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Styling templates

lit-html focuses on one thing: rendering HTML. How you apply styles to the HTML lit-html creates depends on how you're using it—for example, if you're using lit-html inside a component system like LitElement, you can follow the patterns used by that component system.

In general, how you style HTML will depend on whether you're using shadow DOM:

  • If you aren't using shadow DOM, you can style HTML using global style sheets.
  • If you're using shadow DOM (for example, in LitElement), then you can add style sheets inside the shadow root.

To help with dynamic styling, lit-html provides two directives for manipulating an element's class and style attributes:

  • classMap sets classes on an element based on the properties of an object.
  • styleMap sets the styles on an element based on a map of style properties and values.

Like styleMap, the classMap directive lets you set a group of classes based on an object.

More information: see classMap in the Template syntax reference.

You can use the styleMap directive to set inline styles on an element in the template.

More information: see styleMap in the Template syntax reference.

When rendering into a shadow root, you usually want to add a style sheet inside the shadow root to the template, so you can style the contents of the shadow root.

This pattern may seem inefficient, since the same style sheet is reproduced in each instance of an element. However, the browser can deduplicate multiple instances of the same style sheet, so the cost of parsing the style sheet is only paid once.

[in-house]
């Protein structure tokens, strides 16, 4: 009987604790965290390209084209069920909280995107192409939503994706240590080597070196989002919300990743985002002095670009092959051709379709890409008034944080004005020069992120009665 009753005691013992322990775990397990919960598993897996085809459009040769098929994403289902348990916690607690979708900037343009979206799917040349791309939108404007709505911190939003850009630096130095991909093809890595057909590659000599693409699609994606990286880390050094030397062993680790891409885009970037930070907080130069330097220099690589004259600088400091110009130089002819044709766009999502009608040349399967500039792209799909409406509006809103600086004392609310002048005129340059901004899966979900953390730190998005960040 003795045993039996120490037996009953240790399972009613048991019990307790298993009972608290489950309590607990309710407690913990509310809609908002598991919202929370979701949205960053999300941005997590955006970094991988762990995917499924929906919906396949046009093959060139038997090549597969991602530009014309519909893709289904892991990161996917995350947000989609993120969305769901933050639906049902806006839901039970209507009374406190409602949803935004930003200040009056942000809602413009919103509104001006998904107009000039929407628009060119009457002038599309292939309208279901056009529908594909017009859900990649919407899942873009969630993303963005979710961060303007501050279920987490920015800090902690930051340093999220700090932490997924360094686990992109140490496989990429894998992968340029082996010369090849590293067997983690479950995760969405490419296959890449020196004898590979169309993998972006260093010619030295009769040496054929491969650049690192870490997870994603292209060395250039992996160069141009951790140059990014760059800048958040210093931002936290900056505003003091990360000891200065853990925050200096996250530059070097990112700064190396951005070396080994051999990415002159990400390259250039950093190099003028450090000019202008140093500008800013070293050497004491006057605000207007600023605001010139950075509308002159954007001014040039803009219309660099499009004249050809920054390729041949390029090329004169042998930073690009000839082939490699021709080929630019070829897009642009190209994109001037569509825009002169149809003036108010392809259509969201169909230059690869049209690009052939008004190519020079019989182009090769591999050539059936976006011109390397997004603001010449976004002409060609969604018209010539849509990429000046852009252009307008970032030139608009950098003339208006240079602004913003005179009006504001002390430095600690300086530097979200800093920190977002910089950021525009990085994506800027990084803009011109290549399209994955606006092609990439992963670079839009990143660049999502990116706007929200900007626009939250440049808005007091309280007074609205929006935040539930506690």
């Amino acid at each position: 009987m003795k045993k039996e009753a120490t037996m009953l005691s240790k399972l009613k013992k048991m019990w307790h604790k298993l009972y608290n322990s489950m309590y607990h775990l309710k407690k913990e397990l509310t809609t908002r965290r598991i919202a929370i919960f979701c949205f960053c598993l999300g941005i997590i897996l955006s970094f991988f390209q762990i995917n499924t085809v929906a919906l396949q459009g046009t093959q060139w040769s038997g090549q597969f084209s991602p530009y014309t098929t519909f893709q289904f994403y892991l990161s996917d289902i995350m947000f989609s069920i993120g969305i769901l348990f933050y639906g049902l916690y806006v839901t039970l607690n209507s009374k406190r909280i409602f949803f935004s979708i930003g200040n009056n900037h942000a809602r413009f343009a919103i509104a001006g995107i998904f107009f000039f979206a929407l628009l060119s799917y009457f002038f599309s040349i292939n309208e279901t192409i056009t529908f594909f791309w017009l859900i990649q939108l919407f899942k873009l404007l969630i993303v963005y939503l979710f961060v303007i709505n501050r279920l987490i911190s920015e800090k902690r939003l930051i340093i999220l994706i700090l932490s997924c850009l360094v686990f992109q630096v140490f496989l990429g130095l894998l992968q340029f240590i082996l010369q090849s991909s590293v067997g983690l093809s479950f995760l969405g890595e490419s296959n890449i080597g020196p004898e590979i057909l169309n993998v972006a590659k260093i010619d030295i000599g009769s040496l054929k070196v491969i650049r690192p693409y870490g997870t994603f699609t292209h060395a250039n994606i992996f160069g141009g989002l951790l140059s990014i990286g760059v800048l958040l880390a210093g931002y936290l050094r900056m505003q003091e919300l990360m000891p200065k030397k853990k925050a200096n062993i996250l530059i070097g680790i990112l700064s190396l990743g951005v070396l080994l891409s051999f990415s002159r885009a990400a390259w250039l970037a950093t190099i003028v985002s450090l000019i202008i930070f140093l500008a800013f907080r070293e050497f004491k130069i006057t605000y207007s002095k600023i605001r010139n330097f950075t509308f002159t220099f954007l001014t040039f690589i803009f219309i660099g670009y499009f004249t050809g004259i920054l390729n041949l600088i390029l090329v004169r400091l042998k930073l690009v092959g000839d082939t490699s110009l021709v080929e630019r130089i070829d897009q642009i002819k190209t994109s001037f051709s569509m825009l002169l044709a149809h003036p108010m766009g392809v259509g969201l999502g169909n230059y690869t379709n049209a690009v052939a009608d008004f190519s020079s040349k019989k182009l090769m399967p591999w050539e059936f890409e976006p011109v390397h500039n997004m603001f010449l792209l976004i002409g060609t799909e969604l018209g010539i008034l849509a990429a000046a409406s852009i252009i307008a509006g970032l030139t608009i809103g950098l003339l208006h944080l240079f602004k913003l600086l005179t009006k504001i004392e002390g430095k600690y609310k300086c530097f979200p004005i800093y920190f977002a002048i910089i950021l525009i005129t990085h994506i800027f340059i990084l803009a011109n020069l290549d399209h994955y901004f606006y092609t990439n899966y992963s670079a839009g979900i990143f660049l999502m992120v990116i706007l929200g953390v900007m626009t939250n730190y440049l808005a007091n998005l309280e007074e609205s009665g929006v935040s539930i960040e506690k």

A new feature available in some browsers is Constructable Stylesheets Objects. This proposed standard allows multiple shadow roots to explicitly share style sheets. LitElement uses this feature in its static styles property.

Binding to values in the style sheet is an antipattern, because it defeats the browser's style sheet optimizations. It's also not supported by the ShadyCSS polyfill.

Alternatives to using bindings in a style sheet:

  • Use CSS custom properties to pass values down the tree.
  • Use bindings in the class and style attributes to control the styling of child elements.

See Inline styles with styleMap and Setting classes with classMap for examples of binding to the style and class attributes.

Polyfilled shadow DOM: ShadyDOM and ShadyCSS

Permalink to “Polyfilled shadow DOM: ShadyDOM and ShadyCSS”

If you're using shadow DOM, you'll probably need to use polyfills to support older browsers that don't implement shadow DOM natively. ShadyDOM and ShadyCSS are polyfills, or shims, that emulate shadow DOM isolation and style scoping.

The lit-html shady-render module provides necessary integration with the shady CSS shim. If you're writing your own custom element base class that uses lit-html and shadow DOM, you'll need to use shady-render and also take some steps on your own.

The ShadyCSS README provides some directions for using shady CSS. When using it with lit-html:

  • Import render and TemplateResult from the shady-render library.

  • You don't need to call ShadyCSS.prepareTemplate. Instead pass the scope name as a render option. For custom elements, use the element name as a scope name. For example:

    Where this.myTemplate is a method that returns a TemplateResult.

  • You do need to call ShadyCSS.styleElement when the element is connected to the DOM, and in case of any dynamic changes that might affect custom property values.

    For example, consider a set of rules like this:

    If you add an instance of my-element to a document, or move it, a different value of --theme-color may apply. On browsers with native custom property support, these changes will take place automatically, but on browsers that rely on the custom property shim included with shadyCSS, you'll need to call styleElement.